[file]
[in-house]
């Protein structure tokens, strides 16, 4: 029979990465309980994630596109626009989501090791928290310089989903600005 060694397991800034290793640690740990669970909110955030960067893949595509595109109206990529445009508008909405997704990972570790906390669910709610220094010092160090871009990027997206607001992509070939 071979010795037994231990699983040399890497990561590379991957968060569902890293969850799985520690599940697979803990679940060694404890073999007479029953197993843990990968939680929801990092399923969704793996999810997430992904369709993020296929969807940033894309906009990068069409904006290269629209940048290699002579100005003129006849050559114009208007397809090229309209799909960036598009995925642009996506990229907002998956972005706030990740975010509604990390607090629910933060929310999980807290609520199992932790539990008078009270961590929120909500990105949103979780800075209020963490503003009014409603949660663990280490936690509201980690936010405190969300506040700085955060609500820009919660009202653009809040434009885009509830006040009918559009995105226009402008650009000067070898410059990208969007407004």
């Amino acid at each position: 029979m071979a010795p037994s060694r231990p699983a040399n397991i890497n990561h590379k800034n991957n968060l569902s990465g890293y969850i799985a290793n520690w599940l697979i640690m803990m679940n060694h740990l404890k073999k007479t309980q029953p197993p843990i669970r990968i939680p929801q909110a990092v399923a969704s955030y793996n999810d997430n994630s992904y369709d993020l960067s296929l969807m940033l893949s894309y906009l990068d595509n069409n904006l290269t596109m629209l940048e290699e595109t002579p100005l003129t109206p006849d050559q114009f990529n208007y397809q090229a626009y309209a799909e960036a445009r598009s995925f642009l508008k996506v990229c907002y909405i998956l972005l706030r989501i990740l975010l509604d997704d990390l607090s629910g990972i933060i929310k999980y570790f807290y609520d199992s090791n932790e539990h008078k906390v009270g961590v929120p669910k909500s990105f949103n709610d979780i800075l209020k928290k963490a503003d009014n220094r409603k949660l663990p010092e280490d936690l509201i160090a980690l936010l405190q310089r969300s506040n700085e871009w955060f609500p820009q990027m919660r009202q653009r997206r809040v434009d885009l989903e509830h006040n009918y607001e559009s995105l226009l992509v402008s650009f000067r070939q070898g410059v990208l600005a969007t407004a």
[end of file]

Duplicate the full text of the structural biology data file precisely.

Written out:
[in-house]
């Protein structure tokens, strides 16, 4: 029979990465309980994630596109626009989501090791928290310089989903600005 060694397991800034290793640690740990669970909110955030960067893949595509595109109206990529445009508008909405997704990972570790906390669910709610220094010092160090871009990027997206607001992509070939 071979010795037994231990699983040399890497990561590379991957968060569902890293969850799985520690599940697979803990679940060694404890073999007479029953197993843990990968939680929801990092399923969704793996999810997430992904369709993020296929969807940033894309906009990068069409904006290269629209940048290699002579100005003129006849050559114009208007397809090229309209799909960036598009995925642009996506990229907002998956972005706030990740975010509604990390607090629910933060929310999980807290609520199992932790539990008078009270961590929120909500990105949103979780800075209020963490503003009014409603949660663990280490936690509201980690936010405190969300506040700085955060609500820009919660009202653009809040434009885009509830006040009918559009995105226009402008650009000067070898410059990208969007407004």
């Amino acid at each position: 029979m071979a010795p037994s060694r231990p699983a040399n397991i890497n990561h590379k800034n991957n968060l569902s990465g890293y969850i799985a290793n520690w599940l697979i640690m803990m679940n060694h740990l404890k073999k007479t309980q029953p197993p843990i669970r990968i939680p929801q909110a990092v399923a969704s955030y793996n999810d997430n994630s992904y369709d993020l960067s296929l969807m940033l893949s894309y906009l990068d595509n069409n904006l290269t596109m629209l940048e290699e595109t002579p100005l003129t109206p006849d050559q114009f990529n208007y397809q090229a626009y309209a799909e960036a445009r598009s995925f642009l508008k996506v990229c907002y909405i998956l972005l706030r989501i990740l975010l509604d997704d990390l607090s629910g990972i933060i929310k999980y570790f807290y609520d199992s090791n932790e539990h008078k906390v009270g961590v929120p669910k909500s990105f949103n709610d979780i800075l209020k928290k963490a503003d009014n220094r409603k949660l663990p010092e280490d936690l509201i160090a980690l936010l405190q310089r969300s506040n700085e871009w955060f609500p820009q990027m919660r009202q653009r997206r809040v434009d885009l989903e509830h006040n009918y607001e559009s995105l226009l992509v402008s650009f000067r070939q070898g410059v990208l600005a969007t407004a």